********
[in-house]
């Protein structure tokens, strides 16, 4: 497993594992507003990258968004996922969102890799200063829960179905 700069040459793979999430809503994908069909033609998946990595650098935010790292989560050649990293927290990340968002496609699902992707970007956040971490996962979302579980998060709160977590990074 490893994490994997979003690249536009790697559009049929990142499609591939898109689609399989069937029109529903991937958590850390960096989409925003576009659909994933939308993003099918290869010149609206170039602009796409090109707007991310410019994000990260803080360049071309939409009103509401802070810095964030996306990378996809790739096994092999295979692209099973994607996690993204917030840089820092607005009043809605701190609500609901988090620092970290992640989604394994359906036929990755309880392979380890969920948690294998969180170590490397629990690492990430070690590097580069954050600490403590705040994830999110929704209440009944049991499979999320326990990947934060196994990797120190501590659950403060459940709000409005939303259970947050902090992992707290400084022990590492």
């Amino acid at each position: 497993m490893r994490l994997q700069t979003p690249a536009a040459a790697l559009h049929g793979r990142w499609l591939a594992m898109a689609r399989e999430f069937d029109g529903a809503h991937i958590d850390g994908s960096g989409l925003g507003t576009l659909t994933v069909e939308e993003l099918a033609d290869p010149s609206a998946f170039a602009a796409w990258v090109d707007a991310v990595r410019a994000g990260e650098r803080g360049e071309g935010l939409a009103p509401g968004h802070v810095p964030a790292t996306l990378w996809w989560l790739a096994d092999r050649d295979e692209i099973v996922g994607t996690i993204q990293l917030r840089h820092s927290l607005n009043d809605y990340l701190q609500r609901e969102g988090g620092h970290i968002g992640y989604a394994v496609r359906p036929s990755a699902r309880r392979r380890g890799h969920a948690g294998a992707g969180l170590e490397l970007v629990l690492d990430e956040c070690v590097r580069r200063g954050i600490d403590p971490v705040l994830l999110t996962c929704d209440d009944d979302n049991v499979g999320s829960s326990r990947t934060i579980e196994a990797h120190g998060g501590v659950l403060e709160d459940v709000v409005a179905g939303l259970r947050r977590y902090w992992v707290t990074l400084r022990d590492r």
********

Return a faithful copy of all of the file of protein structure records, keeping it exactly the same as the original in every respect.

[in-house]
């Protein structure tokens, strides 16, 4: 497993594992507003990258968004996922969102890799200063829960179905 700069040459793979999430809503994908069909033609998946990595650098935010790292989560050649990293927290990340968002496609699902992707970007956040971490996962979302579980998060709160977590990074 490893994490994997979003690249536009790697559009049929990142499609591939898109689609399989069937029109529903991937958590850390960096989409925003576009659909994933939308993003099918290869010149609206170039602009796409090109707007991310410019994000990260803080360049071309939409009103509401802070810095964030996306990378996809790739096994092999295979692209099973994607996690993204917030840089820092607005009043809605701190609500609901988090620092970290992640989604394994359906036929990755309880392979380890969920948690294998969180170590490397629990690492990430070690590097580069954050600490403590705040994830999110929704209440009944049991499979999320326990990947934060196994990797120190501590659950403060459940709000409005939303259970947050902090992992707290400084022990590492």
């Amino acid at each position: 497993m490893r994490l994997q700069t979003p690249a536009a040459a790697l559009h049929g793979r990142w499609l591939a594992m898109a689609r399989e999430f069937d029109g529903a809503h991937i958590d850390g994908s960096g989409l925003g507003t576009l659909t994933v069909e939308e993003l099918a033609d290869p010149s609206a998946f170039a602009a796409w990258v090109d707007a991310v990595r410019a994000g990260e650098r803080g360049e071309g935010l939409a009103p509401g968004h802070v810095p964030a790292t996306l990378w996809w989560l790739a096994d092999r050649d295979e692209i099973v996922g994607t996690i993204q990293l917030r840089h820092s927290l607005n009043d809605y990340l701190q609500r609901e969102g988090g620092h970290i968002g992640y989604a394994v496609r359906p036929s990755a699902r309880r392979r380890g890799h969920a948690g294998a992707g969180l170590e490397l970007v629990l690492d990430e956040c070690v590097r580069r200063g954050i600490d403590p971490v705040l994830l999110t996962c929704d209440d009944d979302n049991v499979g999320s829960s326990r990947t934060i579980e196994a990797h120190g998060g501590v659950l403060e709160d459940v709000v409005a179905g939303l259970r947050r977590y902090w992992v707290t990074l400084r022990d590492r």